Thursday, January 22, 2015

Using a no parallax nodal point for accuracy in combining multiple images into a panoramic

In my blog post of two days ago I showed the panoramic image above comprised up of four separate photos and combined later in Photoshop. Although I did mention that the camera was on a tripod, I skirted the issue of setting up the camera in a non-parallax condition to rotate around its nodal point. My distance from the subject and the fact that the camera was parallel to the ground made this something of a non-issue. One blog reader did pick up on this, however, and posted the following comment:

"Did you use a a nodal slide with the 70-200 or is it necessary at these distances?"

I thought it might be interesting to answer this briefly here without diving in so deeply that I require a lot of illustrations and image samples. I will save that for a later blog post.

Briefly stated, when performing a very accurate stitch of panoramic images, it is important to have the camera-lens combo rotate around a specific point that has no parallax. There are devices on the market to mount on a tripod and adjust to achieve this non-parallax state. 

This is a link to one of the simplest Youtube explanations of how to find the no-parallax point of the camera/lens. There are many panoramic heads on the market to help achieve accuracy in alignment.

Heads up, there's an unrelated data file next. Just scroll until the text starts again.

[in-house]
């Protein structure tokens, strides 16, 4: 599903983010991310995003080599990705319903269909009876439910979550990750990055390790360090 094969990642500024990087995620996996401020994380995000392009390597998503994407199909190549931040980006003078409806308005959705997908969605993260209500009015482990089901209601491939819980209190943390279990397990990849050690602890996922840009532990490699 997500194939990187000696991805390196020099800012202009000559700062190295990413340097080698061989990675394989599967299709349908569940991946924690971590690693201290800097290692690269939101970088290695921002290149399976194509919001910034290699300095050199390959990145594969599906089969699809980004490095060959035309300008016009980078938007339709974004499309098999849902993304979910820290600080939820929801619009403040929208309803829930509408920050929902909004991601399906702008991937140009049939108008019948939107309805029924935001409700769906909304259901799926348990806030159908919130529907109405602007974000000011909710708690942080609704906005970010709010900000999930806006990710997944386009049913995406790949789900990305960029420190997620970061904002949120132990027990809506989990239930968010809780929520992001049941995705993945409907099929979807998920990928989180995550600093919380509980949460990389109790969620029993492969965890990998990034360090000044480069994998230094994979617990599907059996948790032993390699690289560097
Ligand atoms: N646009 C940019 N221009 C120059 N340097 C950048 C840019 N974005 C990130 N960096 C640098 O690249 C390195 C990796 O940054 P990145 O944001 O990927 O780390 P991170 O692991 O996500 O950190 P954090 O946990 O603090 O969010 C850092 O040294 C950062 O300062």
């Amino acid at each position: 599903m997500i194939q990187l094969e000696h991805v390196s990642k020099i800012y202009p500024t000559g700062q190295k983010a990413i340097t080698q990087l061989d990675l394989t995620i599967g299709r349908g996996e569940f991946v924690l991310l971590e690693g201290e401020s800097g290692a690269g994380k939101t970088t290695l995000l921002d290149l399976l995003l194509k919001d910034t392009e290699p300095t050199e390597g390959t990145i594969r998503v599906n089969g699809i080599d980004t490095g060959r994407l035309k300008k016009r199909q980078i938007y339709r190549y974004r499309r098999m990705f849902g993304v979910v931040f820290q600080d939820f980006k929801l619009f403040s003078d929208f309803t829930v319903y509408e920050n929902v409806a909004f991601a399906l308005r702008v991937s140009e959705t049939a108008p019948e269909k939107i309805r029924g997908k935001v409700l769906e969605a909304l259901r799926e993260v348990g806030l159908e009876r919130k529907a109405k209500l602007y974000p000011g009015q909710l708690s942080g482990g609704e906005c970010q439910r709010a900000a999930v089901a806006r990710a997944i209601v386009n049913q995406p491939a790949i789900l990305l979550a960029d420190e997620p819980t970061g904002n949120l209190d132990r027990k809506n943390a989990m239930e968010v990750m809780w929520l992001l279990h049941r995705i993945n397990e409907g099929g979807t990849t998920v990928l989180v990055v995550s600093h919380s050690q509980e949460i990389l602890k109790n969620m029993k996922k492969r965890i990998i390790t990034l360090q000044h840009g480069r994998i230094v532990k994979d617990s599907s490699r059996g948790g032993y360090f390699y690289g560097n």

So why didn't I use one for to take this photo? Because I knew through testing that the tripod mount ring on the Nikon 70-200mm f/4 zoom was located in a position that places the lens near enough to the nodal point to be accurate for practical purposes in combining panoramic images taken at a large distance. I was working at infinity and the differences were negligible. My lens-to-tripod mounting plate was long enough to allow the camera to move back and forward on the tripod head. This achieved pretty much a perfect positioning of the camera/lens combo at a point of no-parallax when rotating on the tripod to take the multiple exposures. 

Nodal rails come in varying sizes. With the camera mounted to the back clamp and the main rail mounted to the rotating tripod clamp, the nodal rail can slide back and forth until the camera is located properly to achieve the no-parallax panorama. 

What about if you want to use a different lens without a tripod ring to create a panoramic image?  For accuracy you can use a nodal rail to adjust the position of the camera/lens combo on top of the rotating tripod head. 


  1. Very interesing on the 70-200 mount ring position. So apologies now for investigating this futher.. with the zoom lens does the nodal point shift if you change the focal length?

    Thanks again,

    1. No, the focal length does not matter. The nodal point stays the same with this lens.